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I've following service, defined as OneWay, because it's long running (a few minutes) and I can't wait when it finishes (it's used in ASP.NET application).

The problem is that if I call client.Dispose() after the service call, it blocks and after 60s timeout expires with exception.

How should I dispose the client in such scenario? Increasing the timeout of the service isn't solution, because I can't wait so long time with the HTTP request of the web page, where it's used.

[ServiceContract]
public interface IMyService
{        
    [OperationContract(IsOneWay = true)]
    void BeginRun();
}

var client = new MyServiceClient();
client.BeginRun();
client.Close(); //This leads to time-out, how and when to call it?

Thanks for tips.

share|improve this question
    
Which binding do you use for the one way service/call? – Christian.K Dec 17 '12 at 17:55
up vote 2 down vote accepted

From your signiture, it seems like you don't need any sort of response. In that case, on the service, when you recieve the BeginRun() call, execute the work on a non-WCF thread. This will free the channel & should allow you to immediately dispose the client.

Even though you've marked the OperationContract as IsOneWay, that doesn't mean WCF immediately releases the channel. A WCF service will not actually return from a one-way call until all of the data has been read from the wire. Depending on your service configuration, this could involve waiting for previous calls to complete (particularly w/ Single concurrency mode sessionful service configurations).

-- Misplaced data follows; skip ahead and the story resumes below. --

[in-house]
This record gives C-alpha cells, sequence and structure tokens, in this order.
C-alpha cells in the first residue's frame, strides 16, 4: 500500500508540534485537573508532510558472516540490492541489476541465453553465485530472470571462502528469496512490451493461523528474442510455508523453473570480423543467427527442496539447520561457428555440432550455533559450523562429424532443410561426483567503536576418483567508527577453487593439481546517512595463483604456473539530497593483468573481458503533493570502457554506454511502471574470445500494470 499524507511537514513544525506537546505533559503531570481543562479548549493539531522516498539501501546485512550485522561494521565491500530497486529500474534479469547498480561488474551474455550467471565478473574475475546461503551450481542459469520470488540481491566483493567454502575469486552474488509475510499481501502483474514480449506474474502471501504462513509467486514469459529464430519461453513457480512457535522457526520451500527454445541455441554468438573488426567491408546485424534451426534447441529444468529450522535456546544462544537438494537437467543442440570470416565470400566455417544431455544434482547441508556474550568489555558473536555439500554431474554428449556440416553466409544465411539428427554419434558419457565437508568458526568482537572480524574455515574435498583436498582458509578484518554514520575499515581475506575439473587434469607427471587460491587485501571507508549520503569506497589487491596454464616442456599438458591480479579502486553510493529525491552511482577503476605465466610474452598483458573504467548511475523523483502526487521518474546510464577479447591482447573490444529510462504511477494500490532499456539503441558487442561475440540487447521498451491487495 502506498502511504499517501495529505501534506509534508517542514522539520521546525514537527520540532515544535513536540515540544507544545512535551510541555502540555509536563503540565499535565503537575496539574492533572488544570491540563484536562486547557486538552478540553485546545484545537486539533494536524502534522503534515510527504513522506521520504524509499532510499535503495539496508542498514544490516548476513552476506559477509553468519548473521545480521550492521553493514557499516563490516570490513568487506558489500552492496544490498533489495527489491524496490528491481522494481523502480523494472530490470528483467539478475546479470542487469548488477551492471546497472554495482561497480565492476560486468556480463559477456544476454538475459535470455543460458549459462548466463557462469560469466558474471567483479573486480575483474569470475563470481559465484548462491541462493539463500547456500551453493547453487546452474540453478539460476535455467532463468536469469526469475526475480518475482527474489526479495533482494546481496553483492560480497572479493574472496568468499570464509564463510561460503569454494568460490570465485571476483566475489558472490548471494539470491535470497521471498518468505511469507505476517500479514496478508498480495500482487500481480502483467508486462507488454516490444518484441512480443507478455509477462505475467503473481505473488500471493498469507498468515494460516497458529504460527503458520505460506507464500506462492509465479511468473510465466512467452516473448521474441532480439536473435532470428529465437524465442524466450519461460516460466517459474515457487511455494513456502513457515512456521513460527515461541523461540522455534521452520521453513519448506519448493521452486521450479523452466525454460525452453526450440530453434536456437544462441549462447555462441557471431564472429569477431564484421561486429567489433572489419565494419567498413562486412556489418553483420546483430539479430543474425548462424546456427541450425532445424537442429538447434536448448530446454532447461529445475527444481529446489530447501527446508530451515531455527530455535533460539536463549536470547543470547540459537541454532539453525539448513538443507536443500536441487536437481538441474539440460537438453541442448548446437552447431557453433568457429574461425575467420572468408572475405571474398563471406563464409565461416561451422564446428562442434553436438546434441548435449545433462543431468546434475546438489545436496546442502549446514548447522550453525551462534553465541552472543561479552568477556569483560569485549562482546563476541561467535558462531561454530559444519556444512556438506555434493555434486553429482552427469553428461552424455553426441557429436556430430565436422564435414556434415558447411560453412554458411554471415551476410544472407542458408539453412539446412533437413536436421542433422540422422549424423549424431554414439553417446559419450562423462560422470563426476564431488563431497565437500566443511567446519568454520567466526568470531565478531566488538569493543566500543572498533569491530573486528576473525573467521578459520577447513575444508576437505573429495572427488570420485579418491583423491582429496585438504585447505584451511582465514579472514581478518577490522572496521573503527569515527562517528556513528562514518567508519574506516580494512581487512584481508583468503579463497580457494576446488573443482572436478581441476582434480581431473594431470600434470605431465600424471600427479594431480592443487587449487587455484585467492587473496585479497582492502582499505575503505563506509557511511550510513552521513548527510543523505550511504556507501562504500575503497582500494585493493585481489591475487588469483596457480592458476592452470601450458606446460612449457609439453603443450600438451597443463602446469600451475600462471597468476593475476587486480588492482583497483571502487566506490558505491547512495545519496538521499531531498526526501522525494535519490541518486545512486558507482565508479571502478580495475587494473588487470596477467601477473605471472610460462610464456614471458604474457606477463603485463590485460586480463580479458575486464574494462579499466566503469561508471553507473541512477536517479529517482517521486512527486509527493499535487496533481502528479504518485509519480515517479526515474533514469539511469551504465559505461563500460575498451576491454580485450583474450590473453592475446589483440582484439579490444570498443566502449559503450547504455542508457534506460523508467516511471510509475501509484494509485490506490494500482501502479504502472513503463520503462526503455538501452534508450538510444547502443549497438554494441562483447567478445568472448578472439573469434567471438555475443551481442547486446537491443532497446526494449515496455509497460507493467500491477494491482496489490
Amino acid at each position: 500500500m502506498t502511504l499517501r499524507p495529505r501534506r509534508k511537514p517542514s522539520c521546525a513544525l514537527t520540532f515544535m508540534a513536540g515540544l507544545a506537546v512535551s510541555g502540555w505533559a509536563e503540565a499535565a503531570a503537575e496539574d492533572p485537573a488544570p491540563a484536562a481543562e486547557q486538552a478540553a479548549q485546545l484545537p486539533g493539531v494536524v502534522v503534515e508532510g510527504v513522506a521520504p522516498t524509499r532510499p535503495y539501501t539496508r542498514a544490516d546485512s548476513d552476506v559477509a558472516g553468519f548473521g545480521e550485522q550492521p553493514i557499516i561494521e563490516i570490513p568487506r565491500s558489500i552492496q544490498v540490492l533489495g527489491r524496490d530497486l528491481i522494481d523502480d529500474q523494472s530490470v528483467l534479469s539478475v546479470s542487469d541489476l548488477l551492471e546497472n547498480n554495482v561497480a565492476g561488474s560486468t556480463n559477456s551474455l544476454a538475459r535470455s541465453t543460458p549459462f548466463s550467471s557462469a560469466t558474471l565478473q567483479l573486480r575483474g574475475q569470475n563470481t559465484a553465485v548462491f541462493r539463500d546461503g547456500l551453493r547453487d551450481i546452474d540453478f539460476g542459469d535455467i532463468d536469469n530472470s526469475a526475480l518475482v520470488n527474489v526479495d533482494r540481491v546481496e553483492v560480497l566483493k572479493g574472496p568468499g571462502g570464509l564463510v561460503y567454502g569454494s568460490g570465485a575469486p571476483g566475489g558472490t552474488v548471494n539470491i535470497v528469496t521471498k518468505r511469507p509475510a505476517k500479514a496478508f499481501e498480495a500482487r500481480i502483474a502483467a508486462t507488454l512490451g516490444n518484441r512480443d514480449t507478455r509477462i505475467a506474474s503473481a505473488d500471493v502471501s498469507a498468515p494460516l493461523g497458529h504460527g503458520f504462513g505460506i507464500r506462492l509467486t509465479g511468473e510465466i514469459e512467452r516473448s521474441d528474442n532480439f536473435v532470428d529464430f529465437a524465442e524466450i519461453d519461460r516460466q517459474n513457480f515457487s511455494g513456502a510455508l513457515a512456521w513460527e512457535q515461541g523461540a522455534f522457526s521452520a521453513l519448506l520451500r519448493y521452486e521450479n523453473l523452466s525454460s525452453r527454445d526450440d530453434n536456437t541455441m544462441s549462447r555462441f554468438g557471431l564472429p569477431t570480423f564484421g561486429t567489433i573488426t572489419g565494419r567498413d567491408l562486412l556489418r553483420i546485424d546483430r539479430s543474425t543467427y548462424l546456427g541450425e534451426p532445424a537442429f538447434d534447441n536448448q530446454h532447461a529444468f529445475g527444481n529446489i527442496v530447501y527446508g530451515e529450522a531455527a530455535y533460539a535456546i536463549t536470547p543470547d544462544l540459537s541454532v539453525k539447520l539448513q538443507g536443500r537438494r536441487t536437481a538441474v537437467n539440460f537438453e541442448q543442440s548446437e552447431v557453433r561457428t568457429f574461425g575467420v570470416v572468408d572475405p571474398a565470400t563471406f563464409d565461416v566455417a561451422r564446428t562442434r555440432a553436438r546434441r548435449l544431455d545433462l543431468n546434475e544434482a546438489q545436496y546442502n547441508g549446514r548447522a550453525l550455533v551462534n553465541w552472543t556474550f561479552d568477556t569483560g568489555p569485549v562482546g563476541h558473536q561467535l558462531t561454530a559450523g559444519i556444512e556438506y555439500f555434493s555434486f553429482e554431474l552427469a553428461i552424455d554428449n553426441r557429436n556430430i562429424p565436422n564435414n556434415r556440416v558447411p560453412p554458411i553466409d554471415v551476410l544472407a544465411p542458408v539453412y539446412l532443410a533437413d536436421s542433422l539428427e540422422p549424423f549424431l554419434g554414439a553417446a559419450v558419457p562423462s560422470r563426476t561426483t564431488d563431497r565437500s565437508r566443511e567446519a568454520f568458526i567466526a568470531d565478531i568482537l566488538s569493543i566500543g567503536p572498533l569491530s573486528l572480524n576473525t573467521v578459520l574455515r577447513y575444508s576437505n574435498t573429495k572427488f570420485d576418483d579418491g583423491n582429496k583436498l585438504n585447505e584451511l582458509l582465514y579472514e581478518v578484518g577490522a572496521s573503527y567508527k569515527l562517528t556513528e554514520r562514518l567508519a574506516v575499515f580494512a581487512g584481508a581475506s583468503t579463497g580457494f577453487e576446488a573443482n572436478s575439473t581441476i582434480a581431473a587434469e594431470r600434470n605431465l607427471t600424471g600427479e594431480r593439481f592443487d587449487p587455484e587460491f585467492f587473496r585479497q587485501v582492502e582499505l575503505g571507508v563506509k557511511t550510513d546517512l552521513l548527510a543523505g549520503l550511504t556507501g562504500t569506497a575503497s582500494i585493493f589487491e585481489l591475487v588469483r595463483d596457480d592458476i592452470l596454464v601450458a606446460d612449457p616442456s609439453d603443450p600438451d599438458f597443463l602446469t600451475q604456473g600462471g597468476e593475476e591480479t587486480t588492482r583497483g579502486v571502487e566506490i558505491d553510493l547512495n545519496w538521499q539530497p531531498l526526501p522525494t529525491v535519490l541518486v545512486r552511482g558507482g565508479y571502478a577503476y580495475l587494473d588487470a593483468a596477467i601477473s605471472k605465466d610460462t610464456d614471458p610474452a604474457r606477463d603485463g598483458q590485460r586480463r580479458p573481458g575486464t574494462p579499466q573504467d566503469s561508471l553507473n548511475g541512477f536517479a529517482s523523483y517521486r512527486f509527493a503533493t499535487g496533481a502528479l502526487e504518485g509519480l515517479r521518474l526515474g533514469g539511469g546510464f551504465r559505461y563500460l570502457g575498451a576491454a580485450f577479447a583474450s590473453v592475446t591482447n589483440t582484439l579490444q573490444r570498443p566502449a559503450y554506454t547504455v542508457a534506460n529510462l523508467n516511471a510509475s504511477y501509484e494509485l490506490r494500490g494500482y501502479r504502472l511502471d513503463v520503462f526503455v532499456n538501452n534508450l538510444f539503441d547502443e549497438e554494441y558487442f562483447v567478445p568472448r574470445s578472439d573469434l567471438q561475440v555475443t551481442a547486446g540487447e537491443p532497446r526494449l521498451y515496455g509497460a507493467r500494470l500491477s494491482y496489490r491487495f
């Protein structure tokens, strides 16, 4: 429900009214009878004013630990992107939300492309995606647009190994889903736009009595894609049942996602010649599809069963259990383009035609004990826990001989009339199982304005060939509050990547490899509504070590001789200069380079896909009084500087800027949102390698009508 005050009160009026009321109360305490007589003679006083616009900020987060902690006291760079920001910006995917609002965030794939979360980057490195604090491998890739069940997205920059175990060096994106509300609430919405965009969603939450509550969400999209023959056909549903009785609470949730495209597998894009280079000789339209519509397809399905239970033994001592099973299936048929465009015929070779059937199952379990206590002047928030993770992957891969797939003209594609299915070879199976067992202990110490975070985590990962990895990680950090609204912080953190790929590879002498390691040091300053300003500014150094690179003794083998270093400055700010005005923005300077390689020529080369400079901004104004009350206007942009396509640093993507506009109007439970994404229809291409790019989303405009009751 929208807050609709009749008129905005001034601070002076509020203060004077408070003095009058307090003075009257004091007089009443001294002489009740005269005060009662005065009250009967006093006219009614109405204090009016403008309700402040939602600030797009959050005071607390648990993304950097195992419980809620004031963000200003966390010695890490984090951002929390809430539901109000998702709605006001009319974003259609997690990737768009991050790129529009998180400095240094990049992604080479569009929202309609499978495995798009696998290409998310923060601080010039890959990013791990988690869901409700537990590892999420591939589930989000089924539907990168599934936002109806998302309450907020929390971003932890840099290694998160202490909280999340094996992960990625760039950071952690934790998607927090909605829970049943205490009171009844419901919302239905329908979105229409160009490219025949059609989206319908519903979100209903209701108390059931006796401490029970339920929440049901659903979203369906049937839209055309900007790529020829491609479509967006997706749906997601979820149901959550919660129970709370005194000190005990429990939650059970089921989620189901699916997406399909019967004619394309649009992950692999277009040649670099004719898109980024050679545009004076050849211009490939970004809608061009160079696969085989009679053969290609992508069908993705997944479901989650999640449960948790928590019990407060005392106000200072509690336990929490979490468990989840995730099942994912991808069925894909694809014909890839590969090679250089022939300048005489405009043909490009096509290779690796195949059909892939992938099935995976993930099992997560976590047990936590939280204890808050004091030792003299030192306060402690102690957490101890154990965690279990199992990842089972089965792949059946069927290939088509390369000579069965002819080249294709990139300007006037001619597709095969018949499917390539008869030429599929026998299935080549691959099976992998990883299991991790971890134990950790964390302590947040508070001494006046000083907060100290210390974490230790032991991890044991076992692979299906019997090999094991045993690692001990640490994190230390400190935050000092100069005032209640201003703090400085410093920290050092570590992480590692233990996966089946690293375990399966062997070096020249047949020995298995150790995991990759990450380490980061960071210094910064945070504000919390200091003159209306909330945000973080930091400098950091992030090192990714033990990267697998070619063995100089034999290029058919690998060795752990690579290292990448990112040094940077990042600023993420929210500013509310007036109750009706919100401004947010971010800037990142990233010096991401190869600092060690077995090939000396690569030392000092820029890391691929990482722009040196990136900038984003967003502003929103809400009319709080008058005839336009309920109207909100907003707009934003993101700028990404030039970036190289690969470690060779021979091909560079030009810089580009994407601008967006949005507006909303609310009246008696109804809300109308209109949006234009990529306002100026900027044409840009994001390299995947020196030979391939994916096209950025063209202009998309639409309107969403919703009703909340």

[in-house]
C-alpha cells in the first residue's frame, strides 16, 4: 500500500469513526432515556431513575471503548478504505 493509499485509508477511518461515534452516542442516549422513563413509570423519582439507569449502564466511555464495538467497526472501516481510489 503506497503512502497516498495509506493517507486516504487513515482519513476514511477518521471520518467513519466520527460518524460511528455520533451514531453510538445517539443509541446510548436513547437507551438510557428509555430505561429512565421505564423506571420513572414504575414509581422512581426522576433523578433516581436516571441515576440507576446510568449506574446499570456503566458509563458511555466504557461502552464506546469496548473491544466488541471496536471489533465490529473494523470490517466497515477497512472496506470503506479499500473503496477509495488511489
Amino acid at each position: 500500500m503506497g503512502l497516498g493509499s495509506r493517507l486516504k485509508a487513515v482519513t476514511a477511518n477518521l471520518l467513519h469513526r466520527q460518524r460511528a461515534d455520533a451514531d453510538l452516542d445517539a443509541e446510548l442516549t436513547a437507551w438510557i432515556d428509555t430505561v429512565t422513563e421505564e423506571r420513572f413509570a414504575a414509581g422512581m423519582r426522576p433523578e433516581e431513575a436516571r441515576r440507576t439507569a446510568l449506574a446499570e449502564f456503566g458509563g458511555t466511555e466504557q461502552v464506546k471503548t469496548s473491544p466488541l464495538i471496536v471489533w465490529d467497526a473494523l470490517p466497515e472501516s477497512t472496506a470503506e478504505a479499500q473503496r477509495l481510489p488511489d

So, for several reasons it's often a good idea to actually execute service work on a separate thread from the WCF thread, which should improve throughput. Take a look at this article on MSDN for additional details.

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I would switch your binding to netMsmqBinding. Then from your client your one-way calls will be instantaneous.

Long duration sends over http are problematic at best and complex to manage. Sticking a queue in between will greatly simplify this operation.

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You can try the IChannel approach. Or maybe try this, not sure this will work : http://msdn.microsoft.com/en-us/library/ms731177.aspx

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You need to add try catch block inside your code and if there is an timeout exception it should abort the client.

        try
        {
            work(client);
            client.Close();
        }

        catch (Exception e)
        {
            client.Abort();
            throw;
        }
share|improve this answer
    
How does catching an exception & aborting the channel prevent the initial exception? – Chris Dec 17 '12 at 18:48
    
Since you have mentioned about the time out exception – Sajeetharan Dec 17 '12 at 18:50

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